5 Times We've Been Close to a Nuclear War

A 3D rendering of nuclear war.
A 3D rendering of nuclear war.

In the event of a nuclear war, the entire world may suffer. Radioactive material will spread throughout the earth's atmosphere bringing a darkness some refer to as a "nuclear holocaust". Food is unable to grow in these conditions which makes it extremely hard for people to survive in the aftermath. The damaging blasts from a nuclear war would also destroy parts of the ozone layer which would let harmful UV rays penetrate the earth.

5. 1956 - Suez Crisis

In early 1956, Egyptian President Gamal Nasser nationalized the Suez Canal, a man-made passage of water that linked the Mediterranean Sea with the Red Sea and provided a vital shipping route for oil. The nationalization of the canal worried western nations France and the United Kingdom, as they technically owned the waterway and any disruption to shipping could be of great consequence to their respective economies. President Nasser wanted to collect the shipping tolls along this route in order to construct the Aswan Dam, a dam which would regulate the flow of the Nile river as well as provide electricity. Israel, France, and the United Kingdom conspired to invade Egypt and to regain control of the Suez Canal. After diplomatic efforts failed, Israeli troops invaded Egypt on October 29, 1956. France and the United Kingdom ordered both parties to retreat, while knowing full-well they were preparing for a bigger military operation against Egypt. October 31, 1956 saw France and the United Kingdom commence military operations against Egypt, bombing the country until invading paratroopers landed in Egypt. This conflict had the potential to ignite a nuclear driven World War 3 as Egypt was aligned with the Soviet Union who had threatened to launch missiles against France, Israel, and the United Kingdom for their aggression in Egypt. The United States did not want the United Kingdom to provoke the Soviet Union into a conflict with NATO allies, as the United States would be forced to intervene, escalating any violence and potentially leading to nuclear conflict. The crisis was over by the ceasefire of November 6, 1956 and the Suez Canal resumed normal operations on 24 April, 1957.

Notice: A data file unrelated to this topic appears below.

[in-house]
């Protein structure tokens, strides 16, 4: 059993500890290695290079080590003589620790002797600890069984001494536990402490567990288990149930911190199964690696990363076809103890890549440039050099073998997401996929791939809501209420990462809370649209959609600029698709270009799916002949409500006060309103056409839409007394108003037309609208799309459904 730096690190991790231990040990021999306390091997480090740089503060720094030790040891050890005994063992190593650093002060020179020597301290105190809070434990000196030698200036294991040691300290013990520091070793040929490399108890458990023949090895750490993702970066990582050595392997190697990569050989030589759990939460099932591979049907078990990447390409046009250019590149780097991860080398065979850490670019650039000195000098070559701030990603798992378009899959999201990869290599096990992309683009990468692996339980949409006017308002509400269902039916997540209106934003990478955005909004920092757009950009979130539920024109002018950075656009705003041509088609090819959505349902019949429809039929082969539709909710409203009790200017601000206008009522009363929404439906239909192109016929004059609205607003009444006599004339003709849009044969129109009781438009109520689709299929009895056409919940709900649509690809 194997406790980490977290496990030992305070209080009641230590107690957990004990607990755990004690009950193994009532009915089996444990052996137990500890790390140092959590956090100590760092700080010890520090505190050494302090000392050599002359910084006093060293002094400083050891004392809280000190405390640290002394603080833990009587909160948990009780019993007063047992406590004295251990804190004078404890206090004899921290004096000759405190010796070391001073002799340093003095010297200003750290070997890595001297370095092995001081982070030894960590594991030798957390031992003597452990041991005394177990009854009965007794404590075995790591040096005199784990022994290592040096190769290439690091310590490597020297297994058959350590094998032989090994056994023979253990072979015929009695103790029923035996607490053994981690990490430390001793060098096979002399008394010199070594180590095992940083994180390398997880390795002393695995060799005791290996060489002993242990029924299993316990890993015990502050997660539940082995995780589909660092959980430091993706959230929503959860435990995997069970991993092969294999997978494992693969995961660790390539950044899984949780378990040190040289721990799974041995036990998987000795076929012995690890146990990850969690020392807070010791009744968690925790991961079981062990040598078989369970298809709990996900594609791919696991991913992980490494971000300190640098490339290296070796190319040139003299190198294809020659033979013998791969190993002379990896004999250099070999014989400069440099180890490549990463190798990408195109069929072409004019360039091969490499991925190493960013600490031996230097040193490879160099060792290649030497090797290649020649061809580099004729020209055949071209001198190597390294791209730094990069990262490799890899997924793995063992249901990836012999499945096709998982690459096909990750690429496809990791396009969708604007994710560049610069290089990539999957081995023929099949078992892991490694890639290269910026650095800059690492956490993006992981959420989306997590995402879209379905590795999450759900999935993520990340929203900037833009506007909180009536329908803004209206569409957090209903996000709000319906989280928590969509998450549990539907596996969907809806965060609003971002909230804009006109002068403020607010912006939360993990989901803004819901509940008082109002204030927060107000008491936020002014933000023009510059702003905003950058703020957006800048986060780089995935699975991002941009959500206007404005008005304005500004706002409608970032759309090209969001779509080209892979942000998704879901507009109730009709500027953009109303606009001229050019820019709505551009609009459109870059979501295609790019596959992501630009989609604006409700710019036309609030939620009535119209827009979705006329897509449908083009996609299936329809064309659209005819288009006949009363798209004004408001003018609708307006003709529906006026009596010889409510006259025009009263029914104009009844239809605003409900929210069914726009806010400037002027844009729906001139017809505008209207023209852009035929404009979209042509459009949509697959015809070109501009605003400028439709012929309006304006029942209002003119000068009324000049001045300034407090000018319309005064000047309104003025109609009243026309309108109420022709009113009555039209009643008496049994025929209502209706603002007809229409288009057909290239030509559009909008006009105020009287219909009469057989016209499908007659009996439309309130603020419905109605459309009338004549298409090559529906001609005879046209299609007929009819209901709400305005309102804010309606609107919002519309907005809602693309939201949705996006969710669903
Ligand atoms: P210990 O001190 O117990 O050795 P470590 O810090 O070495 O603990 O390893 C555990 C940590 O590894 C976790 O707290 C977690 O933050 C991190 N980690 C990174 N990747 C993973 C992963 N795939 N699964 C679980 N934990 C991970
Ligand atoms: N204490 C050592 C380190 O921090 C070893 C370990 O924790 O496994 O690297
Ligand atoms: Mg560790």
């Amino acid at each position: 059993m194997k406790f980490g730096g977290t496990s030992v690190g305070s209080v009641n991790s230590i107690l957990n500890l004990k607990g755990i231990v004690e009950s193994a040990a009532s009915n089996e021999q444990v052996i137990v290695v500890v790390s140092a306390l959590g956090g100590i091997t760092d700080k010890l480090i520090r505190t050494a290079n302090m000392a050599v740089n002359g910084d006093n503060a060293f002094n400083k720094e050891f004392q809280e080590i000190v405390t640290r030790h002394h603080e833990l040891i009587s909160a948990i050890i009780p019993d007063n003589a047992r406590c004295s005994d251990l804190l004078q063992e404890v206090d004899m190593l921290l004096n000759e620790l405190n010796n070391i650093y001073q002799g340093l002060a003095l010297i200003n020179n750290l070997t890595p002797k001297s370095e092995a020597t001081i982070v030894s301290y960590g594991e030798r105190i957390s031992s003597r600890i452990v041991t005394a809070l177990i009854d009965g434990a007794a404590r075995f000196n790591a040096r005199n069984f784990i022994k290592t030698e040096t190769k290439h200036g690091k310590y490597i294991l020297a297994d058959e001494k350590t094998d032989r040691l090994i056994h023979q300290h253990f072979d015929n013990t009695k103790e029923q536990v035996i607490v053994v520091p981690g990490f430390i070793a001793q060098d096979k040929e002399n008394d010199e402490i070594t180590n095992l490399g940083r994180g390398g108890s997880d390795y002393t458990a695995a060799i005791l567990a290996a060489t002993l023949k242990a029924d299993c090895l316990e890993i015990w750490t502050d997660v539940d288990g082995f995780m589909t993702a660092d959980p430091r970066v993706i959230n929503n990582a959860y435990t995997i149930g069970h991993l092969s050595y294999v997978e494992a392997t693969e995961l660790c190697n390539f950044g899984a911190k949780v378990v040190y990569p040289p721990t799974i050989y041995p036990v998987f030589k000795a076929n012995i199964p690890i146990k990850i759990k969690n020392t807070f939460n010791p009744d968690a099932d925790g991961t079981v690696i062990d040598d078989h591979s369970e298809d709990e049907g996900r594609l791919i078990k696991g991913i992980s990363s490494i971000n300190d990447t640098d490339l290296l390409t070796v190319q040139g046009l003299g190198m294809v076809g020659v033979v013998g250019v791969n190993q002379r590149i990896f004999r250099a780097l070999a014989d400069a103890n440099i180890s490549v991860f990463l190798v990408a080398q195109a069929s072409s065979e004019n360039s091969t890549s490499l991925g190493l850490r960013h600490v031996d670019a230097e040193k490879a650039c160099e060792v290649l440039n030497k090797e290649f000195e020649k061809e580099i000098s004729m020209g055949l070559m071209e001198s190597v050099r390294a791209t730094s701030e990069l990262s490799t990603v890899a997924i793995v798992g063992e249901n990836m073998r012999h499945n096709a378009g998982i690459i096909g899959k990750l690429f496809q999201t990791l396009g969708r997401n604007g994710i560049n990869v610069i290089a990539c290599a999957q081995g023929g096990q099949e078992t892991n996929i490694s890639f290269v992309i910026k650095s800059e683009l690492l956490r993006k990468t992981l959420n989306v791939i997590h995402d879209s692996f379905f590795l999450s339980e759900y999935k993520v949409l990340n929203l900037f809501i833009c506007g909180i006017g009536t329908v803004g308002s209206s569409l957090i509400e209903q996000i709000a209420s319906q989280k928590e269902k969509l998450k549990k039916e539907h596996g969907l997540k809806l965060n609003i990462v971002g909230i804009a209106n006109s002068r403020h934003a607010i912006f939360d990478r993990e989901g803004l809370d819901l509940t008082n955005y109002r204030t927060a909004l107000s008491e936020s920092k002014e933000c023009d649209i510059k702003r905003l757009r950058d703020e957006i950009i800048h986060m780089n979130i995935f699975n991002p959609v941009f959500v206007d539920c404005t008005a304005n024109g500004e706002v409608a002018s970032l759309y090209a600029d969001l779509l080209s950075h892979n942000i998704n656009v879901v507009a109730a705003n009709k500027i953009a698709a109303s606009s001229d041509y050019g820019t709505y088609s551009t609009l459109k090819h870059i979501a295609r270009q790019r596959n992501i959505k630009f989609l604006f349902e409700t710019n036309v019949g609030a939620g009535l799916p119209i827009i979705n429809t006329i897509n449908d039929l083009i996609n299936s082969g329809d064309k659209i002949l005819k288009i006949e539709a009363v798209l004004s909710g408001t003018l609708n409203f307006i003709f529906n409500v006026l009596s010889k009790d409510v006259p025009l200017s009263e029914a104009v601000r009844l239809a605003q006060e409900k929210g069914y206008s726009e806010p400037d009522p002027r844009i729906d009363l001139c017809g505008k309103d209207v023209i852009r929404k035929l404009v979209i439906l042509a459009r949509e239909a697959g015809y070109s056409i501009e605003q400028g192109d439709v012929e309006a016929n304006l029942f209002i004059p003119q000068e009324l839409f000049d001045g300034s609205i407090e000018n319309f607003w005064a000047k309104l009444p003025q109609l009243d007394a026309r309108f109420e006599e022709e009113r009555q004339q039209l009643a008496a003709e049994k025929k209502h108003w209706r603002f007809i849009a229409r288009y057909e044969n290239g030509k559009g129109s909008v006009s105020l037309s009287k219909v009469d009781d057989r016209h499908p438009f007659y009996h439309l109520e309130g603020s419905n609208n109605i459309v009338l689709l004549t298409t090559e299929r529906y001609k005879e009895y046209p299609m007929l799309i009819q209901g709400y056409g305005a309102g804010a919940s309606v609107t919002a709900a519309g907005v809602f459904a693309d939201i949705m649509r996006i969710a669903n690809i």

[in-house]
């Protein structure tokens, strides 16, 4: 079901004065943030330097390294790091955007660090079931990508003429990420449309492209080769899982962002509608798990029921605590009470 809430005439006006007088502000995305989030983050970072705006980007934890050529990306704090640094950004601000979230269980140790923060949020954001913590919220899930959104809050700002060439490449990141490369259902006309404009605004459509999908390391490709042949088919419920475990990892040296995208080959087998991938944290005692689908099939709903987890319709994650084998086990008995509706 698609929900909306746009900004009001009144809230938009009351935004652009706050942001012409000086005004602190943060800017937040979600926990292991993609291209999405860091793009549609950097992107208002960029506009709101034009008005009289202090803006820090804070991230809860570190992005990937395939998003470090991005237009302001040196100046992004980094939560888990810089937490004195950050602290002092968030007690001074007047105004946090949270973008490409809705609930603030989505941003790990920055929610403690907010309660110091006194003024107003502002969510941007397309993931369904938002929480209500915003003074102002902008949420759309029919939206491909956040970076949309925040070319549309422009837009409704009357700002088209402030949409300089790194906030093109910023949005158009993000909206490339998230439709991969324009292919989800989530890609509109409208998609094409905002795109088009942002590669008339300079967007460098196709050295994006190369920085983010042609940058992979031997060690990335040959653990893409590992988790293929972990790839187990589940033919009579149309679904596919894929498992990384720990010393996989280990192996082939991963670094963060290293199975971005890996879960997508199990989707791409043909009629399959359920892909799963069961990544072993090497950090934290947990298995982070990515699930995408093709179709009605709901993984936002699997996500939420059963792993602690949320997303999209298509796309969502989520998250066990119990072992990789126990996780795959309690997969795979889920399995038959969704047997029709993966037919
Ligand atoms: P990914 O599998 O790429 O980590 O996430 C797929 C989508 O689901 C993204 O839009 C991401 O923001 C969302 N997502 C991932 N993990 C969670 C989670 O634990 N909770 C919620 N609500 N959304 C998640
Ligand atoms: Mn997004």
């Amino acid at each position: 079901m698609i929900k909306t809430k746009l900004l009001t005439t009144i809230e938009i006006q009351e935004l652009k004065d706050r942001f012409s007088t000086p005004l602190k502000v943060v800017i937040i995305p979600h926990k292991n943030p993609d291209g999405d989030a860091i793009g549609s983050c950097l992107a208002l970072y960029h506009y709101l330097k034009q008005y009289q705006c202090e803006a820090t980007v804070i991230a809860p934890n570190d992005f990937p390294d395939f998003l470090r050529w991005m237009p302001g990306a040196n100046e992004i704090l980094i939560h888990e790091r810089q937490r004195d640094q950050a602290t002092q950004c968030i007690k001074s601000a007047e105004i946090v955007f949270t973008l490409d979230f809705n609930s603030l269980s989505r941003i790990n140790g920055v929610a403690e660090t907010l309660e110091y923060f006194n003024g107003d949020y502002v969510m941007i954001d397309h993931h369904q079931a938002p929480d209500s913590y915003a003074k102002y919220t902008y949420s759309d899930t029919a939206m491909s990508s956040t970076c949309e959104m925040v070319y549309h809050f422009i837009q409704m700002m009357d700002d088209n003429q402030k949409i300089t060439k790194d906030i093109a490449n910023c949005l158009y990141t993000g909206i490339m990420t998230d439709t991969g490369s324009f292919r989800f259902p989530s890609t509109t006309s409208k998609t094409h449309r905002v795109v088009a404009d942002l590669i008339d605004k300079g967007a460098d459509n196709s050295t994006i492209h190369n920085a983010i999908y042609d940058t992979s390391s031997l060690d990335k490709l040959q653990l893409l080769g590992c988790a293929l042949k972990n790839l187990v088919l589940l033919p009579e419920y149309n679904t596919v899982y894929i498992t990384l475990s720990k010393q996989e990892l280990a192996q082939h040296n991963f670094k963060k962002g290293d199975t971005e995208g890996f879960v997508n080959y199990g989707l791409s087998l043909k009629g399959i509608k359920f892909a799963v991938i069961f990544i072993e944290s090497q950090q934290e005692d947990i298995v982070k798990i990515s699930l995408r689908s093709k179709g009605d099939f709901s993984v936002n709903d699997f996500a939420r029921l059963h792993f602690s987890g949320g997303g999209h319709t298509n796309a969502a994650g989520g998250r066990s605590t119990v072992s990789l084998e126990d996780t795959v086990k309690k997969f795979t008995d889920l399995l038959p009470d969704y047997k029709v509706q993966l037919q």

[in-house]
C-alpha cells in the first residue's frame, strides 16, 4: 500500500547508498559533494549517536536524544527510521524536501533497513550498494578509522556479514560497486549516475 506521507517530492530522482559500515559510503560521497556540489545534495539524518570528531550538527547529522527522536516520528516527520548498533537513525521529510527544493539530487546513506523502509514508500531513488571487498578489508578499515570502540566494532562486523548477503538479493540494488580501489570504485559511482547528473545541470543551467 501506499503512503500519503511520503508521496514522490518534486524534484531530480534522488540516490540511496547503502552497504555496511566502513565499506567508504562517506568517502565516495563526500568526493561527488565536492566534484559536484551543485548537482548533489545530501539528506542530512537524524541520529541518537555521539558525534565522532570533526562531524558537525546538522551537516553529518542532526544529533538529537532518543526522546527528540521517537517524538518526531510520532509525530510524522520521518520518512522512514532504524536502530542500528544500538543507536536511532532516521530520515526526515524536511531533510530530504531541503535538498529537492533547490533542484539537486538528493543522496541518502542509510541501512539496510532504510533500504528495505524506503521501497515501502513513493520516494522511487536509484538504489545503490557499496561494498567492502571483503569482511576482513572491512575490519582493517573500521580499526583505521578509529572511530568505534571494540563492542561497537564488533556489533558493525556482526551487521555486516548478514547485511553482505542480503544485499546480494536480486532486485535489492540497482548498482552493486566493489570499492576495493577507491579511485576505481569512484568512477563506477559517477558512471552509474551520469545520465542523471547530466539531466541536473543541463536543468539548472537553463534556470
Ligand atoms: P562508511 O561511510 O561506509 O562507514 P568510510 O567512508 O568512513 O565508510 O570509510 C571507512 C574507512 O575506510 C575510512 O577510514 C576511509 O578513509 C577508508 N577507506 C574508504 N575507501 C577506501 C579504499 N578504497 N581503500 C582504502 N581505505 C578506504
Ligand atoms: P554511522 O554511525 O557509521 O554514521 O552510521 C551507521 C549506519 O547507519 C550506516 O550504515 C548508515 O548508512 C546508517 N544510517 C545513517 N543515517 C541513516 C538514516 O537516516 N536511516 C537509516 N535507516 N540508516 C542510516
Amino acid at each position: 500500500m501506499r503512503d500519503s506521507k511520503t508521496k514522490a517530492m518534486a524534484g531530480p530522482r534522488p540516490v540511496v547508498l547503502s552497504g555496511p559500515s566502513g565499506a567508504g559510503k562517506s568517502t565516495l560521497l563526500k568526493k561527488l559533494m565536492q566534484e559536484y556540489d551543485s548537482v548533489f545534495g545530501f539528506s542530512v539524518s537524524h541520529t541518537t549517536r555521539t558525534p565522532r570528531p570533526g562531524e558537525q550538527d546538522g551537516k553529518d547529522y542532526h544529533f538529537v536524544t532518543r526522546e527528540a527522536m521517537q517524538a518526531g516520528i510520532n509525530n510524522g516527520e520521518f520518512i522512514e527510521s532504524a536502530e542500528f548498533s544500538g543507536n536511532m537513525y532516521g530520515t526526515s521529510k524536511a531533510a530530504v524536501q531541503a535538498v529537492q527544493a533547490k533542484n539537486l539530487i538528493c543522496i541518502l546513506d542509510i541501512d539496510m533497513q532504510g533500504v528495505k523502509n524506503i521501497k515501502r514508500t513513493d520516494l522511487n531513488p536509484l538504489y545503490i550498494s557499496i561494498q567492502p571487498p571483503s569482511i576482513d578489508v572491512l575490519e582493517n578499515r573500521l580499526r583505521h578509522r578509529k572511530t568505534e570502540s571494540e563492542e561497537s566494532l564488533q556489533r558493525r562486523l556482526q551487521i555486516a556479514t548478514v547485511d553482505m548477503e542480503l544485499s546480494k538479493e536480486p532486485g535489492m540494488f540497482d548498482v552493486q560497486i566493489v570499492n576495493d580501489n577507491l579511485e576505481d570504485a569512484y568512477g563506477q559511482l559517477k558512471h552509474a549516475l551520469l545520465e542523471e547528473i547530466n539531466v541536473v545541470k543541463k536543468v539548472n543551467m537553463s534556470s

4. 2017 - North Korea and United States

This conflict continues to rapidly evolve every day. Strong rhetoric and threats from the United States President Donald Trump have lead to an emboldening of North Korean President Kim Jong-un, who feels nuclear weapons are the only deterrent against foreign invaders. North Korea is an extremely isolated country, even more so since testing its first nuclear weapons in 2006. Kim Jong-un is somewhat unpredictable as a young leader, and has threatened to launch a nuclear attack on the United States several times. China will play a very important role in this situation, and the Trump Administration is trying to cooperate with the Chinese in order to diffuse tensions. The United States has made it clear that if Chinese mediation fails, then no options are off the table. This conflict has real potential to escalate into a nuclear war.

3. 1999 Kargil War